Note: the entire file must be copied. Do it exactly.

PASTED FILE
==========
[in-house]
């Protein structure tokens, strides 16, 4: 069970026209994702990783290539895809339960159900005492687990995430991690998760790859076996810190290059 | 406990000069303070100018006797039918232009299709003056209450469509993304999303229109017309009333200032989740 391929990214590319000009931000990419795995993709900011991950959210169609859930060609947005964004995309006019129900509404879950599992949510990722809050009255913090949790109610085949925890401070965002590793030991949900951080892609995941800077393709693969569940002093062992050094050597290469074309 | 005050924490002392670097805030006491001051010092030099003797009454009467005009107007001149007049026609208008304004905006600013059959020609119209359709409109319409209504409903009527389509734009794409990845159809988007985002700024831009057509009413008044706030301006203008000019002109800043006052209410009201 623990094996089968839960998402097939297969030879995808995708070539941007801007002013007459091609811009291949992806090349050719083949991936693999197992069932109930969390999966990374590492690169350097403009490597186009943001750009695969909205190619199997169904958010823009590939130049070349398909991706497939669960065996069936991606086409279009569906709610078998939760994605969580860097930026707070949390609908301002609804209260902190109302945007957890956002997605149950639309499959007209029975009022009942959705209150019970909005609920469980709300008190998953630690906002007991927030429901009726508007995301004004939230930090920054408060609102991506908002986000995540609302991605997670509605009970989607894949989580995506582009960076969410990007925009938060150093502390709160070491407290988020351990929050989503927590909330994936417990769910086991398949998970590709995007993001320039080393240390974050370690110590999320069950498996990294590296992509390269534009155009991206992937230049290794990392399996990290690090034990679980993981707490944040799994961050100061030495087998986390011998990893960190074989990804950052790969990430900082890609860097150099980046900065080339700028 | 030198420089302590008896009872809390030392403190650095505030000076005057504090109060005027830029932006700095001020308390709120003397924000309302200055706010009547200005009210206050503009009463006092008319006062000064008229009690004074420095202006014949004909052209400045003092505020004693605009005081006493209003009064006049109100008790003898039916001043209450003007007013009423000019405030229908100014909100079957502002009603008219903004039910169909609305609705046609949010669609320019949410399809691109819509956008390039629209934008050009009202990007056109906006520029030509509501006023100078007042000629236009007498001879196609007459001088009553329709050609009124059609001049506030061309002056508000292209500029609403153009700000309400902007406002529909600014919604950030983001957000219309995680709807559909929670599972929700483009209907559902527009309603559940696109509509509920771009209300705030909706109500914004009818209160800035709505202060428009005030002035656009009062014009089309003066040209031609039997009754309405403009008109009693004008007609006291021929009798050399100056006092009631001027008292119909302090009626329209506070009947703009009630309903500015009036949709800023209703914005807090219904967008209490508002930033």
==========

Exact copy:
[in-house]
């Protein structure tokens, strides 16, 4: 069970026209994702990783290539895809339960159900005492687990995430991690998760790859076996810190290059 | 406990000069303070100018006797039918232009299709003056209450469509993304999303229109017309009333200032989740 391929990214590319000009931000990419795995993709900011991950959210169609859930060609947005964004995309006019129900509404879950599992949510990722809050009255913090949790109610085949925890401070965002590793030991949900951080892609995941800077393709693969569940002093062992050094050597290469074309 | 005050924490002392670097805030006491001051010092030099003797009454009467005009107007001149007049026609208008304004905006600013059959020609119209359709409109319409209504409903009527389509734009794409990845159809988007985002700024831009057509009413008044706030301006203008000019002109800043006052209410009201 623990094996089968839960998402097939297969030879995808995708070539941007801007002013007459091609811009291949992806090349050719083949991936693999197992069932109930969390999966990374590492690169350097403009490597186009943001750009695969909205190619199997169904958010823009590939130049070349398909991706497939669960065996069936991606086409279009569906709610078998939760994605969580860097930026707070949390609908301002609804209260902190109302945007957890956002997605149950639309499959007209029975009022009942959705209150019970909005609920469980709300008190998953630690906002007991927030429901009726508007995301004004939230930090920054408060609102991506908002986000995540609302991605997670509605009970989607894949989580995506582009960076969410990007925009938060150093502390709160070491407290988020351990929050989503927590909330994936417990769910086991398949998970590709995007993001320039080393240390974050370690110590999320069950498996990294590296992509390269534009155009991206992937230049290794990392399996990290690090034990679980993981707490944040799994961050100061030495087998986390011998990893960190074989990804950052790969990430900082890609860097150099980046900065080339700028 | 030198420089302590008896009872809390030392403190650095505030000076005057504090109060005027830029932006700095001020308390709120003397924000309302200055706010009547200005009210206050503009009463006092008319006062000064008229009690004074420095202006014949004909052209400045003092505020004693605009005081006493209003009064006049109100008790003898039916001043209450003007007013009423000019405030229908100014909100079957502002009603008219903004039910169909609305609705046609949010669609320019949410399809691109819509956008390039629209934008050009009202990007056109906006520029030509509501006023100078007042000629236009007498001879196609007459001088009553329709050609009124059609001049506030061309002056508000292209500029609403153009700000309400902007406002529909600014919604950030983001957000219309995680709807559909929670599972929700483009209907559902527009309603559940696109509509509920771009209300705030909706109500914004009818209160800035709505202060428009005030002035656009009062014009089309003066040209031609039997009754309405403009008109009693004008007609006291021929009798050399100056006092009631001027008292119909302090009626329209506070009947703009009630309903500015009036949709800023209703914005807090219904967008209490508002930033």